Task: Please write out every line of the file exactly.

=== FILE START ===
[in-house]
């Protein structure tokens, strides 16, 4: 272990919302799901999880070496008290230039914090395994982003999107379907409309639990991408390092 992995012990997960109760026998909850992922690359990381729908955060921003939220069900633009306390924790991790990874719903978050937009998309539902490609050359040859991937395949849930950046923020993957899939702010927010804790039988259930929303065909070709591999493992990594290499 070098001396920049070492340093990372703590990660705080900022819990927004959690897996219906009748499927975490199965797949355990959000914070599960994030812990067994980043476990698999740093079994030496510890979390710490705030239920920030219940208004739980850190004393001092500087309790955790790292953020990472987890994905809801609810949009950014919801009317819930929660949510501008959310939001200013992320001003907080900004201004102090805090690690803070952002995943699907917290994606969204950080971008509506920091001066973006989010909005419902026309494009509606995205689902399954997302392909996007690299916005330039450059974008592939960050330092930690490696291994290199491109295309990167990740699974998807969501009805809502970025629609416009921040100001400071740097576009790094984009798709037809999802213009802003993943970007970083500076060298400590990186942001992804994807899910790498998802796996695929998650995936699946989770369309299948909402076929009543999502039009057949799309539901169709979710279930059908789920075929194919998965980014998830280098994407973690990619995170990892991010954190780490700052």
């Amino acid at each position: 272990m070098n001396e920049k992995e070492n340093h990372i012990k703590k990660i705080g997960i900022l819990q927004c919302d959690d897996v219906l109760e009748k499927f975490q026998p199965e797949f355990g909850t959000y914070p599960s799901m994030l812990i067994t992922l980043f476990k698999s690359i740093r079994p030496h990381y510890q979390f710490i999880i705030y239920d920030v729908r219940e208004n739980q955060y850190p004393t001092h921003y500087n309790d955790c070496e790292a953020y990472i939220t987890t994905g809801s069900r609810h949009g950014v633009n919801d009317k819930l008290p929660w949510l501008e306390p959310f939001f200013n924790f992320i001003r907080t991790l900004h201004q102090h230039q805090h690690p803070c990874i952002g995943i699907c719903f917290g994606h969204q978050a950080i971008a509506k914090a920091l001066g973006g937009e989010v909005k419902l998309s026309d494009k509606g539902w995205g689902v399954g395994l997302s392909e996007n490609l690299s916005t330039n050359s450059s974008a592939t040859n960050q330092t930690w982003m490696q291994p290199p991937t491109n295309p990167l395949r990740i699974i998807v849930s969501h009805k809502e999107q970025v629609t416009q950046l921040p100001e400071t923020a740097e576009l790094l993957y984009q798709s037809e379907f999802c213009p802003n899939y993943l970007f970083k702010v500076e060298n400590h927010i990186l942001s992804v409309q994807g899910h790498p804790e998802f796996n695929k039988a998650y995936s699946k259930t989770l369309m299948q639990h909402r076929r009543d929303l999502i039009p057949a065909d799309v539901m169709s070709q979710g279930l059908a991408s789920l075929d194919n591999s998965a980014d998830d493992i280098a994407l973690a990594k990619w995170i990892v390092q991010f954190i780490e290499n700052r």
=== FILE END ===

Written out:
[in-house]
């Protein structure tokens, strides 16, 4: 272990919302799901999880070496008290230039914090395994982003999107379907409309639990991408390092 992995012990997960109760026998909850992922690359990381729908955060921003939220069900633009306390924790991790990874719903978050937009998309539902490609050359040859991937395949849930950046923020993957899939702010927010804790039988259930929303065909070709591999493992990594290499 070098001396920049070492340093990372703590990660705080900022819990927004959690897996219906009748499927975490199965797949355990959000914070599960994030812990067994980043476990698999740093079994030496510890979390710490705030239920920030219940208004739980850190004393001092500087309790955790790292953020990472987890994905809801609810949009950014919801009317819930929660949510501008959310939001200013992320001003907080900004201004102090805090690690803070952002995943699907917290994606969204950080971008509506920091001066973006989010909005419902026309494009509606995205689902399954997302392909996007690299916005330039450059974008592939960050330092930690490696291994290199491109295309990167990740699974998807969501009805809502970025629609416009921040100001400071740097576009790094984009798709037809999802213009802003993943970007970083500076060298400590990186942001992804994807899910790498998802796996695929998650995936699946989770369309299948909402076929009543999502039009057949799309539901169709979710279930059908789920075929194919998965980014998830280098994407973690990619995170990892991010954190780490700052």
């Amino acid at each position: 272990m070098n001396e920049k992995e070492n340093h990372i012990k703590k990660i705080g997960i900022l819990q927004c919302d959690d897996v219906l109760e009748k499927f975490q026998p199965e797949f355990g909850t959000y914070p599960s799901m994030l812990i067994t992922l980043f476990k698999s690359i740093r079994p030496h990381y510890q979390f710490i999880i705030y239920d920030v729908r219940e208004n739980q955060y850190p004393t001092h921003y500087n309790d955790c070496e790292a953020y990472i939220t987890t994905g809801s069900r609810h949009g950014v633009n919801d009317k819930l008290p929660w949510l501008e306390p959310f939001f200013n924790f992320i001003r907080t991790l900004h201004q102090h230039q805090h690690p803070c990874i952002g995943i699907c719903f917290g994606h969204q978050a950080i971008a509506k914090a920091l001066g973006g937009e989010v909005k419902l998309s026309d494009k509606g539902w995205g689902v399954g395994l997302s392909e996007n490609l690299s916005t330039n050359s450059s974008a592939t040859n960050q330092t930690w982003m490696q291994p290199p991937t491109n295309p990167l395949r990740i699974i998807v849930s969501h009805k809502e999107q970025v629609t416009q950046l921040p100001e400071t923020a740097e576009l790094l993957y984009q798709s037809e379907f999802c213009p802003n899939y993943l970007f970083k702010v500076e060298n400590h927010i990186l942001s992804v409309q994807g899910h790498p804790e998802f796996n695929k039988a998650y995936s699946k259930t989770l369309m299948q639990h909402r076929r009543d929303l999502i039009p057949a065909d799309v539901m169709s070709q979710g279930l059908a991408s789920l075929d194919n591999s998965a980014d998830d493992i280098a994407l973690a990594k990619w995170i990892v390092q991010f954190i780490e290499n700052r």